With its latest raid, Vow of the Disciple, Destiny 2: The Witch Queen finally does something that other loot games have been doing for decades: it actually lets me loot the boss’ weapon.
Rhulk, Disciple of The Witness and final boss of The Witch Queen’s raid, is beloved for a lot of reasons (notably, he steps on people, which has spawned a host of debaucherous memes). However, I love Rhulk for the giant glowing glaive that he carries into battle. Because when he dies, he leaves the glaive behind for some lucky players.
I was one of those lucky players during Vow of the Disciple’s opening weekend, when it was still extremely difficult to complete due to Bungie’s Contest Mode modifier. And for the first time in my near-decade playing Destiny, I decided to make a scene. I popped on my new raid gear, displaying Rhulk’s massive weapon on my back as I just stood in the square and flexed. I scrolled through my phone to pass the time, and whenever I’d look back at my monitor, a new Guardian was standing nearby, gawking at the unfamiliar item hanging off of my back. It’s the most shameless I’ve ever been about a Destiny accomplishment, and it made me feel great — I was one of only a few hundred players who could cosplay as the new raid boss.
Destiny has a long history of Guardians turning bosses into guns. In The Taken King’s King’s Fall raid, players used various pieces of the boss to create the Touch of Malice scout rifle. But building something new out of the broken pieces isn’t as exciting as picking up the wholly-intact property of your fallen foe and using it to beat its ass again the following week.
World of Warcraft has understood this thrill since its early years. Illidan Stormrage dropped his warglaives (a different kind of glaive than Destiny) years before the Demon Hunter class — which is inspired by Illidan and his weapons — entered the game. Garrosh Hellscream drops a version of his corrupted axe, Gorehowl, in the Siege of Orgrimmar raid. The functionality behind a goopy purple axe with a bunch of eyeballs on it doesn’t actually matter. All players like me care about is the ability to embody the boss you’ve just beaten the pulp out of.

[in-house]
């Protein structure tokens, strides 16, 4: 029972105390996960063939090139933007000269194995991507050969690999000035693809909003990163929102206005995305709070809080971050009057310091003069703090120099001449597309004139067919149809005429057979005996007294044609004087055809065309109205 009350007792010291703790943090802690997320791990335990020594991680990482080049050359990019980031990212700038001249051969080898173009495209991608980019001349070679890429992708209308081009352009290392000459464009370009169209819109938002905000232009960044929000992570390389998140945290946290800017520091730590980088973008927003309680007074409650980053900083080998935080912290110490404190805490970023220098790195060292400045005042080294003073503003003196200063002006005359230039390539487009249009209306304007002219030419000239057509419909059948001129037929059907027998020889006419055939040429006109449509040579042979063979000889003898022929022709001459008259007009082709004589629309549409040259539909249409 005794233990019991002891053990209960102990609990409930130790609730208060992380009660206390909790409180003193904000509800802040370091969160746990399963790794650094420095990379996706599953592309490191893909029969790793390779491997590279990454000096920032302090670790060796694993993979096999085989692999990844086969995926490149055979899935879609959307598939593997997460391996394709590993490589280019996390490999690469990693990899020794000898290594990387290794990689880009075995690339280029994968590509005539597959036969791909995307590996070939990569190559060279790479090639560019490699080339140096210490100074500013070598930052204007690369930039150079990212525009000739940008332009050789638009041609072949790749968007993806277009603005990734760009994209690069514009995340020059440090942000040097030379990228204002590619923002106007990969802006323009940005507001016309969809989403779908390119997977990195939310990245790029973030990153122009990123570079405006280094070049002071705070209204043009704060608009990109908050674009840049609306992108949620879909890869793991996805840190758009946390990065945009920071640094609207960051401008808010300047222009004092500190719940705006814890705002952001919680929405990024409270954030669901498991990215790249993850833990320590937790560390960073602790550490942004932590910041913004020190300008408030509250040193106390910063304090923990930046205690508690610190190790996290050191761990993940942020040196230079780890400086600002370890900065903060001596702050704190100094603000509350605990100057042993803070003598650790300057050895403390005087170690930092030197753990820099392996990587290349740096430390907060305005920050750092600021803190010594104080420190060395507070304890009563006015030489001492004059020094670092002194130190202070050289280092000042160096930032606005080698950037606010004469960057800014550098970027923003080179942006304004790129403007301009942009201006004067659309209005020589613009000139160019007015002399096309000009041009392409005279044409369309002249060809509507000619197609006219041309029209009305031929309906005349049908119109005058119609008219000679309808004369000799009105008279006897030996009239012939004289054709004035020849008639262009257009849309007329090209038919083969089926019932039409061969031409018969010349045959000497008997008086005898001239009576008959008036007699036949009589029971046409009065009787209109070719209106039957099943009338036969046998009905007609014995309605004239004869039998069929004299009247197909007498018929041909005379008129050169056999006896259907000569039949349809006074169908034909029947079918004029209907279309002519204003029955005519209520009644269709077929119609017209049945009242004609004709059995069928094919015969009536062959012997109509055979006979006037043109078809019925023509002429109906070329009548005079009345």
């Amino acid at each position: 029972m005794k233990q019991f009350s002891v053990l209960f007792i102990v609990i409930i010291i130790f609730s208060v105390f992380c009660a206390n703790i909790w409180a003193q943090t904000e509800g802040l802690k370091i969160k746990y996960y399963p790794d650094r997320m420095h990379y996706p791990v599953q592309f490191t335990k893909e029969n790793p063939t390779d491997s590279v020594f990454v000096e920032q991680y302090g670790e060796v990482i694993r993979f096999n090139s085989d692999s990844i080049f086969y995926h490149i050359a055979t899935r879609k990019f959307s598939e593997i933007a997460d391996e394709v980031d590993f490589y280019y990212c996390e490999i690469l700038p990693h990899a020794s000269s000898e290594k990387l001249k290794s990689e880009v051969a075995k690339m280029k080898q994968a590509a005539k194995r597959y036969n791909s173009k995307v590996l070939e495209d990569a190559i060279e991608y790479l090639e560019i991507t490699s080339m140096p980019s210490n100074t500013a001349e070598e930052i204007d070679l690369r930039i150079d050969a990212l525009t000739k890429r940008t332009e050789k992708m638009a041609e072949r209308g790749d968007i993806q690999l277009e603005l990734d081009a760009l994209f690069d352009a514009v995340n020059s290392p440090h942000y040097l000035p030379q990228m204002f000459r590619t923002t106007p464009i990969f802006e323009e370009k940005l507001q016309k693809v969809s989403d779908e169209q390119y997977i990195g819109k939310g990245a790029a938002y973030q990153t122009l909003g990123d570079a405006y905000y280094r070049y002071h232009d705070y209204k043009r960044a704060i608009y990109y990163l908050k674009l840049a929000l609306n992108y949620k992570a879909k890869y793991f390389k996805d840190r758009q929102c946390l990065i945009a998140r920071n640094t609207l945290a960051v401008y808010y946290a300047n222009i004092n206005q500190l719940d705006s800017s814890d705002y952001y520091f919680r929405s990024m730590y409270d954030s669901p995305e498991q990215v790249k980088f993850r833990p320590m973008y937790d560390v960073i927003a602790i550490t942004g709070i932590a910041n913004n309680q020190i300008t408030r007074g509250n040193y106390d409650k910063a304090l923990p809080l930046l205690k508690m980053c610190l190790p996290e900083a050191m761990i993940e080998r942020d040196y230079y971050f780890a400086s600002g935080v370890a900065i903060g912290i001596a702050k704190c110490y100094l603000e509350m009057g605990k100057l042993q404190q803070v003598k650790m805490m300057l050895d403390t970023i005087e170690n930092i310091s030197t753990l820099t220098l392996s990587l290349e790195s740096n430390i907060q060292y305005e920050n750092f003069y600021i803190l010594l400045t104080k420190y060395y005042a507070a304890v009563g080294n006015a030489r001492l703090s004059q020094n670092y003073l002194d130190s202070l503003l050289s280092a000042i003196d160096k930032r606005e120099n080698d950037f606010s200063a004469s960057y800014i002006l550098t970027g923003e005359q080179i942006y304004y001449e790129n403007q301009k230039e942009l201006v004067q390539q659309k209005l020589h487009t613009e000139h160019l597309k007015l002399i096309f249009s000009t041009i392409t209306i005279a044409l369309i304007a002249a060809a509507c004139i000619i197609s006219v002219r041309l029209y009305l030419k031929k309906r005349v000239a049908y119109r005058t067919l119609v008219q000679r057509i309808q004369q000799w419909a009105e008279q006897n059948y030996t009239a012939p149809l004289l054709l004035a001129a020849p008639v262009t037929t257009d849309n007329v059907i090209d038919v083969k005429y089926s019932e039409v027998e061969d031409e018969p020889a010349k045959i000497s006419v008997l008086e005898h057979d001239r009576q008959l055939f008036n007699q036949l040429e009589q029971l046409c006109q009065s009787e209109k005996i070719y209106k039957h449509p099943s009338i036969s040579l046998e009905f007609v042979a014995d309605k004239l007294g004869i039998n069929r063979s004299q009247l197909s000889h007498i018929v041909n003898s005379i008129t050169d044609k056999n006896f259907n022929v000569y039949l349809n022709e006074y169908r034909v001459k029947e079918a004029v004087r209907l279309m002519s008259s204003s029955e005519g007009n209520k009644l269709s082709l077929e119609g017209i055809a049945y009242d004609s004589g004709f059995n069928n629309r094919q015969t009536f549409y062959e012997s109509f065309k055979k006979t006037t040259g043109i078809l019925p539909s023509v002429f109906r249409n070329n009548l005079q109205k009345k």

Using a boss weapon is the essence of the loot-game fantasy. It’s impressive in those first few days, sure — and as the weapon ages, it serves as a reminder of not only an accomplishment, but of a great fight. Whenever I use Rhulk’s glaive, I think about the Vow of the Disciple raid. Its neon glow already brings memories to mind.
Looking at Destiny’s history, it’s easy to pinpoint some clear missed opportunities for evocative boss weapons: Oryx’s Taken sword, Atheon’s massive gun, one of Riven’s claws, etc. But ruminating on what could’ve been isn’t as exciting as imagining the next boss weapon that could end up in my hands. Bungie has given players their first real taste of boss vanity. As a Guardian, I’ve felled plenty of gods in plenty of raids, Strikes, and dungeons — but picking up a boss’s weapon is the first time I’ve ever felt like one myself.